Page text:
22 May
Posted in: Listening to God
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Do Not My Words do Good?

20140523-180458-65098266.jpgYesterday at a prayer meeting, I witnessed God in the sanctuary and beheld His power and His glory, Psalm 63:2. No, I didn’t see Christ arrayed in light, but I did see Him at work, ministering to a visibly distraught sister who asked us for prayer.

Another sister loved the Word enough to have memorized all of Psalm 139 and so the Lord used her knowledge to minister to the distraught sister. She held the tearful sister’s hands and prayerfully recited Psalm 139, using the her name frequently throughout the prayer. So, for instance, Psalm 139:5 sounded like this, “You have hedged ‘Cynthia’ behind and before, and laid Your hand upon her”. It was a picture of true religion, and it was priceless.

Later I learned that my friend who recited Psalm 139 will be participating in the 2014 Bible Bee this summer with her children. Bible Bee is a competitive bible memorization contest designed to help families teach their children the importance of bible memory work. I’ve never considered doing that sort of thing because I always wanted my children to desire the Word for the riches within the words themselves, without the complication of a cash prize involved.

But my friend had spiritual tools I longed to have, and I long for my children to have, and I know those tools don’t come magically, but with a lot of good old fashioned hard work. And hard work is just what a Bible Bee offers. My children are 7 and 9 years-old. For their age divisions, they would be expected to memorize one verse a day, five days a week, for the summer months just to qualify for the Nationals in the Fall. To have a chance to win the prize at Nationals, this Fall they would need to memorize approximately eleven verses a day, five days a week. That’s some serious hard work!

This morning I read an article about the Bee to get an understanding of what we would committing ourselves to. A comment at the end the article made me think perhaps this format wouldn’t be the best for my children. It was written by someone who used to be heavily involved bible bees as a kid and now felt negatively about them, saying they kept her from other pursuits. Others had some negative comments that I considered worth reading. The world hypocritically pounces on Christians when money is involved in our activities, again, the cash award incentive tends to complicate things.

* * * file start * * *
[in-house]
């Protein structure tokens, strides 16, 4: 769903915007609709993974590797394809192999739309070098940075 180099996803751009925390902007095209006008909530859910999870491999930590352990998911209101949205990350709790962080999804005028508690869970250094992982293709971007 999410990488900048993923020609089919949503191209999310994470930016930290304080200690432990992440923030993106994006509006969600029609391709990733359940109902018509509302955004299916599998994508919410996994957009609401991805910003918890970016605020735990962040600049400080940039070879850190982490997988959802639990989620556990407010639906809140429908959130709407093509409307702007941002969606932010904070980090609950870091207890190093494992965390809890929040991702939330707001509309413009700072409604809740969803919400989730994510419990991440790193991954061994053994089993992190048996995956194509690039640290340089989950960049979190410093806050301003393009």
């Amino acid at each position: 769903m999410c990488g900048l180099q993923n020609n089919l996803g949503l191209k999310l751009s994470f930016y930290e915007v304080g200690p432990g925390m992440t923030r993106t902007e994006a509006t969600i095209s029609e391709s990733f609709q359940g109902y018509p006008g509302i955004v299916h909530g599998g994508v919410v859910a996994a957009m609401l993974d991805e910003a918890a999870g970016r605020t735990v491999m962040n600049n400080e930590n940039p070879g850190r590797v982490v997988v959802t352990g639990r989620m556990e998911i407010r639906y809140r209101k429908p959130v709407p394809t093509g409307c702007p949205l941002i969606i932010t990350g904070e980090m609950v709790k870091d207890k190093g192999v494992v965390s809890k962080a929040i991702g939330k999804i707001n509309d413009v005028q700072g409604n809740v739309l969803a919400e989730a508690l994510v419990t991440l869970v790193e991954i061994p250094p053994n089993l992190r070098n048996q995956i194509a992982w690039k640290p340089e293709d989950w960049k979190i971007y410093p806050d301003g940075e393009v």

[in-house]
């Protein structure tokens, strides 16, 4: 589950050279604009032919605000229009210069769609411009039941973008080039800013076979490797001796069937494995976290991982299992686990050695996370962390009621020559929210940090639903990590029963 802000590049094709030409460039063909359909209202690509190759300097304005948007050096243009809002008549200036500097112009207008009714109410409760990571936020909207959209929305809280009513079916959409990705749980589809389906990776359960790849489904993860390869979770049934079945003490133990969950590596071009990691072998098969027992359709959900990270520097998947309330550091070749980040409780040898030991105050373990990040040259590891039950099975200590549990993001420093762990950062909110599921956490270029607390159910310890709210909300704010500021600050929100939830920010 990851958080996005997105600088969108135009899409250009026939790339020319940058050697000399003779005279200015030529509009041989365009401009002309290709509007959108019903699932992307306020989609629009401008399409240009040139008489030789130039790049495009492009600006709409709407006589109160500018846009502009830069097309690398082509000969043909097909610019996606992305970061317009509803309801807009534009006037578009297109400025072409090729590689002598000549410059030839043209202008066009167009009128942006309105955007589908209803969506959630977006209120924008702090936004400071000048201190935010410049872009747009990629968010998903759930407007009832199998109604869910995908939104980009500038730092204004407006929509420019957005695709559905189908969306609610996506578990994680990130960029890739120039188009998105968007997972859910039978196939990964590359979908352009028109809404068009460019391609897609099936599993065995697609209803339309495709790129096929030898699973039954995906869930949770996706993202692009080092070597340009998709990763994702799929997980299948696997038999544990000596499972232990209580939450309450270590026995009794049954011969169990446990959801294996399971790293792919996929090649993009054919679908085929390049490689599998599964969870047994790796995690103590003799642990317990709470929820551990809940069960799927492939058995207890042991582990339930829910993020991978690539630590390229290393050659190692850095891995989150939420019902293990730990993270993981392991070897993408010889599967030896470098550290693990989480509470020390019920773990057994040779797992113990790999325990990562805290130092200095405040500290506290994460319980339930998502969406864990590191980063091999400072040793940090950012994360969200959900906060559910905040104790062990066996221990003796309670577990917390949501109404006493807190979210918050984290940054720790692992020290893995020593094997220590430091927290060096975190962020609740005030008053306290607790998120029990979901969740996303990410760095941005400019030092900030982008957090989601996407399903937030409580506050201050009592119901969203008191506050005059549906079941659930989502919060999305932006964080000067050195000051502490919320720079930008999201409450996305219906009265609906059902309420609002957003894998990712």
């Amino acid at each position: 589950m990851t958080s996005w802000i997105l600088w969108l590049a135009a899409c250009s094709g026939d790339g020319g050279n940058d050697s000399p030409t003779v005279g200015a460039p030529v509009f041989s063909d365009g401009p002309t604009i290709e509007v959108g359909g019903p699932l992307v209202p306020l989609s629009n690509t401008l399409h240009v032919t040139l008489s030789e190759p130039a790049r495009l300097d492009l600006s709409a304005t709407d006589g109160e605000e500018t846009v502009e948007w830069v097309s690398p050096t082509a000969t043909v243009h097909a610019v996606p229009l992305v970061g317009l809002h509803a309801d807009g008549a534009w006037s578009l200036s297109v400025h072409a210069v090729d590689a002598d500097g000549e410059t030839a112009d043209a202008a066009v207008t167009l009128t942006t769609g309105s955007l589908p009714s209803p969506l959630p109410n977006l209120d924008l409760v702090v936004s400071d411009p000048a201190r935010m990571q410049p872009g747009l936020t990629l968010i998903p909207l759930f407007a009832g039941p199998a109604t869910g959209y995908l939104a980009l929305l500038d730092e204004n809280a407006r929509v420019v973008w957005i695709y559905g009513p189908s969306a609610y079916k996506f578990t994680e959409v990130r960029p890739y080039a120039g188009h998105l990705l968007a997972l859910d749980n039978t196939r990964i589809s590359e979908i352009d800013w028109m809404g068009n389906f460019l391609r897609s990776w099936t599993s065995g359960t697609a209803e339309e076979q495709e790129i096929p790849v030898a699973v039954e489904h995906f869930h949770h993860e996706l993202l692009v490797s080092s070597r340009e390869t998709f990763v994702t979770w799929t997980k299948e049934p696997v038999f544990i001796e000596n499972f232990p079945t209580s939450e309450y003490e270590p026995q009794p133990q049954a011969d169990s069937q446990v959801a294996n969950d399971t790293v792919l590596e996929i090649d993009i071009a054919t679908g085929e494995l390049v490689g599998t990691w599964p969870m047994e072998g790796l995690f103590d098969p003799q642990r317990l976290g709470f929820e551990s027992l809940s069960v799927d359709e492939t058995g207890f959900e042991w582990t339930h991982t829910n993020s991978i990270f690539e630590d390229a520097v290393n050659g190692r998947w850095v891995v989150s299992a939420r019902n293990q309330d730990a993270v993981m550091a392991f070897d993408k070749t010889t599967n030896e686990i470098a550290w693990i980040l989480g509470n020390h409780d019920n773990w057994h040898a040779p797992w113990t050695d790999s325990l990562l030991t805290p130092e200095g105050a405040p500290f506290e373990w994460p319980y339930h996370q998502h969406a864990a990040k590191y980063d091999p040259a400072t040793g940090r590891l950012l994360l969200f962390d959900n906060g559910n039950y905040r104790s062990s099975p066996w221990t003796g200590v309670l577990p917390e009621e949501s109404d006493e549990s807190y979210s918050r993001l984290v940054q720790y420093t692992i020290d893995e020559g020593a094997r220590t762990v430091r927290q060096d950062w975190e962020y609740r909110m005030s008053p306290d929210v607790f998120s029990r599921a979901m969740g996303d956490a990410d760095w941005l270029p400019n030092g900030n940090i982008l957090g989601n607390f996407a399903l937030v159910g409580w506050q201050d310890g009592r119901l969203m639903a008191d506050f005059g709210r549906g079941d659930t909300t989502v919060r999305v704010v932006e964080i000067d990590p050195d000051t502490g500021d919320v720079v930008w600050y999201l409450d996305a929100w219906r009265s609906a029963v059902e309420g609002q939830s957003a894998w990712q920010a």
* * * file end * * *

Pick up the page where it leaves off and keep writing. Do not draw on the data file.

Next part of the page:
Awhile ago I read about a group of persecuted Christians in Burma who memorize a tremendous amount of scripture; a typical believer having memorized between 150 to 200 verses. They do this simply out of love for the Word, and perhaps fear that the authorities might someday take their bibles from them. These believers make about $1.50 a day. This is another picture of true religion.

Are my children going to do the Bible Bee out of love for the Word, or for the money? I can tell you my children love the Lord, but I can also tell you they wouldn’t have the same ambition level were there no prize involved. Sad, but real.

And yet, yesterday I witnessed the beauty and power of the memorized Word at work, ministering to the church body. I had personally witnessed the real treasure of the memorized Word, and I want my children to also experience that power, cash prize or no cash prize. So rather than make a decision based on a comment from a disgruntled girl, and the ranting comments from a hypocritical and critical world, I continued to pursue the Lord about the matter in prayer.

20140523-180145-64905137.jpgThe Lord graciously answered my questioning with a question for me. Immediately after reading the comments and then prayerfully considering the pros and cons concerning the Bible Bee, I providentially opened Scripture to Micah 2:7. So the first words I read this morning were “Do not my words do good to him who walks uprightly?”

Praying more about the matter has led to the decision to register for the Bible Bee with an agreement from my children that if they should win, 50% of the money would cheerfully be given to the needy. This leaves plenty for a 7 and 9 year old to waste on stuffed animals and candy. This agreement, made official on paper signed by them, gives me assurance that I am training them to walk uprightly, with purity of heart.

In the world, monetary reward usually succeeds hard work; in biblical terms, we reap what we sow. Keeping the other 50% is an appropriate reward for the faithful workman, and a job well done. Purity of heart, and reaping what we sow; I am thankful that the Bible Bee is providing an amazing opportunity to teach our children both of these very biblical principals in a tangible way.

So, what do you think?